This time it really was an artic death march!
Every Martin Luther King weekend, the NY Backpackers Meetup does a trip up to Conway, New Hampshire in the heart of the White Mountains. There's a lot to recommend this area: downhill and cross-country skiing, ice climbing, snowshoing, and some amazing hiking. The big draw, of course, is Mount Washington.
Mount Washington is the highest peak in the northeast, with some of the most extreme temperatures in the world. The hike up to the summit along the summer trail (the winter trail was closed when we were there) is 4.2 miles with almost 4,000 feet in elevation gain. The first two miles are along a snow covered road. The snow and uphill grade make it fairly challenging. At the second mile, however, you turn off onto a wood trail that switchbacks up and up. It gets pretty tough. After about a half mile, you're above the treeline. This is where things start getting rough. The next half mile is a steady climb up along a rocky surface. The rock outcroppings, though, do a pretty good job of protecting you from the wind. After this ascent, you leave all protection behind and cross and exposed ridge, then start climbing again for the last mile.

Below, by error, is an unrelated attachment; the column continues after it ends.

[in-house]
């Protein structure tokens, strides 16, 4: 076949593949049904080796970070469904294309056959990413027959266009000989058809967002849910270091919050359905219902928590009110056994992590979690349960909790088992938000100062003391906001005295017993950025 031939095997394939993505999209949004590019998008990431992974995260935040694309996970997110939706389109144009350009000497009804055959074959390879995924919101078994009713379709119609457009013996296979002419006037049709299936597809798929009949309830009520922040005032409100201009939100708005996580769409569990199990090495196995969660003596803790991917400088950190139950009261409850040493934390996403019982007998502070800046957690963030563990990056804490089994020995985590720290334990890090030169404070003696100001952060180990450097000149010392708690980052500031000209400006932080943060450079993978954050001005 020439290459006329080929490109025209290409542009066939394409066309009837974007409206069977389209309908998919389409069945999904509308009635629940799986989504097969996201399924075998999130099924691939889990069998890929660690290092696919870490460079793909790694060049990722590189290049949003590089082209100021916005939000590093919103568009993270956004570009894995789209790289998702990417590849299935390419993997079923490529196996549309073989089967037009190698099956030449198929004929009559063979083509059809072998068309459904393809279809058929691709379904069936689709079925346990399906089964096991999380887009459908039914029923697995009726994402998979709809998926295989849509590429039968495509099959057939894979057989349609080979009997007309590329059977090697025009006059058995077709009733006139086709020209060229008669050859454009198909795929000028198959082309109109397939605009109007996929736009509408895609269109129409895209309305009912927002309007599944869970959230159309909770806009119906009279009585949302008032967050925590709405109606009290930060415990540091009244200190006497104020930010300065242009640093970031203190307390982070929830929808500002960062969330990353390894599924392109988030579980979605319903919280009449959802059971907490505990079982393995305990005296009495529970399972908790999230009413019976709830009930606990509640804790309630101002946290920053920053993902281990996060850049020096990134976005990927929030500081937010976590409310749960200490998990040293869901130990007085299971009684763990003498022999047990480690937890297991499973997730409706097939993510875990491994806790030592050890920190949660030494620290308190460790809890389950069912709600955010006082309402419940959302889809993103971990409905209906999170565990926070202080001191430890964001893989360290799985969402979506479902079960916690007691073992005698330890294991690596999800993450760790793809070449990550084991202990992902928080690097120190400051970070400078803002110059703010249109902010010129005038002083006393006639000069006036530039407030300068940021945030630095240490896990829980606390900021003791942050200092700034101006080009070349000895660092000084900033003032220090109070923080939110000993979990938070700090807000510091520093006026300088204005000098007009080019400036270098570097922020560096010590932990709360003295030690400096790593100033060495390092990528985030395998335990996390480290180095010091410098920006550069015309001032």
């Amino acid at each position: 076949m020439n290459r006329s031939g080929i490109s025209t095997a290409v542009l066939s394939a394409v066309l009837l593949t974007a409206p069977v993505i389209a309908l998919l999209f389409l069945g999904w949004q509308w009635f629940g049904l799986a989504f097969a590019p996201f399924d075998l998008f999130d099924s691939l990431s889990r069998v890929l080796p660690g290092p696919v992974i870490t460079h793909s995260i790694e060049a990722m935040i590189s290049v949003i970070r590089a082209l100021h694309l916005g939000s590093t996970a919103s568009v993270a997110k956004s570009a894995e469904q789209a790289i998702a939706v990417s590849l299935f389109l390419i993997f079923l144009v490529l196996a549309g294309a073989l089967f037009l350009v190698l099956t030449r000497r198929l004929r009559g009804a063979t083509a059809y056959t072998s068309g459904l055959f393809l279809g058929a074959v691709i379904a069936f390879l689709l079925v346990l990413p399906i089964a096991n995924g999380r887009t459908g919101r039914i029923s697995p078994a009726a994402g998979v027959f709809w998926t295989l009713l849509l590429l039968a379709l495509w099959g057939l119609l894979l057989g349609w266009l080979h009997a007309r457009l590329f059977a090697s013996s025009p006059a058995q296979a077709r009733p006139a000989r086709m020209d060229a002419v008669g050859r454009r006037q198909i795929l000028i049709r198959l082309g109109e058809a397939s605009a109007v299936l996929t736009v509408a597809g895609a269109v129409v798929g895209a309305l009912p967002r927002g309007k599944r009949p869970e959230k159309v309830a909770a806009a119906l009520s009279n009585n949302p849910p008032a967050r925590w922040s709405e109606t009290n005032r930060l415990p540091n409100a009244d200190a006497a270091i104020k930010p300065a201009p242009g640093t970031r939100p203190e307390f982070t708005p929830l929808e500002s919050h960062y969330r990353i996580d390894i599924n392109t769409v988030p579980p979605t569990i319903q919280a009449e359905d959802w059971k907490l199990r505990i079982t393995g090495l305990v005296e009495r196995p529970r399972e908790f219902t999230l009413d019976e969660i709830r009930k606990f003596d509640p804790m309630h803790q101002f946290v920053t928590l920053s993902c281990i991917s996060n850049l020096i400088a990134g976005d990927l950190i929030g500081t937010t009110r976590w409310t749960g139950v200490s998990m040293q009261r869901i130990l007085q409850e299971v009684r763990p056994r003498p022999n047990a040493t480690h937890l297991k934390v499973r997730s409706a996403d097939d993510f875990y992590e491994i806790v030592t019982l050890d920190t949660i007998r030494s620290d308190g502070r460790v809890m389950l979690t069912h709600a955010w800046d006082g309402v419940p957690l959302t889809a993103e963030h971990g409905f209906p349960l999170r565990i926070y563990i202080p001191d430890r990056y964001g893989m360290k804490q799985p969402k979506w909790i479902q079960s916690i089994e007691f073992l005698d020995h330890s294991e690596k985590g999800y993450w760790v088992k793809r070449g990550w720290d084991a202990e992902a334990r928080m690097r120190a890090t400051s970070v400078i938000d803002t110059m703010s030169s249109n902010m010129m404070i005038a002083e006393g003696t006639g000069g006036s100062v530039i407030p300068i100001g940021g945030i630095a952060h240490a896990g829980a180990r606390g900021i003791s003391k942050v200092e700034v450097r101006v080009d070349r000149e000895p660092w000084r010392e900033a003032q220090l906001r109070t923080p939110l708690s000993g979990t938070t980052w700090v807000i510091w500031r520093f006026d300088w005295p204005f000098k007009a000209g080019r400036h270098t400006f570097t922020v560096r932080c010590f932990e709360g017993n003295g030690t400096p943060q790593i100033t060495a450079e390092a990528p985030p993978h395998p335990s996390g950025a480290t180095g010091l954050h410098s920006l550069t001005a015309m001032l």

Usually, it's hardpacked snow and ice and the challenge comes from the extreme cold, high winds, and low visibility. The day we were there, the temperatures were about 0 to 20 below, with wind gusts of only about 30 mph. Visibility was good, but snow was coming. The problem, for me, was that there was about two feet of fresh powder. It was like walking uphill through quicksand. I would take a step and slide backwards. It was very difficult to make forward progress. I made it to about 0.4 miles below the summit, to the last turn for the final ascent. I fell in the snow and was thinking how nice it would be to stay there and, at that moment, knew I had to get back below treeline. I feel absolutely no need to hike Mount Washington again in the winter, but would like to try in the summer, just so I can reach the peak.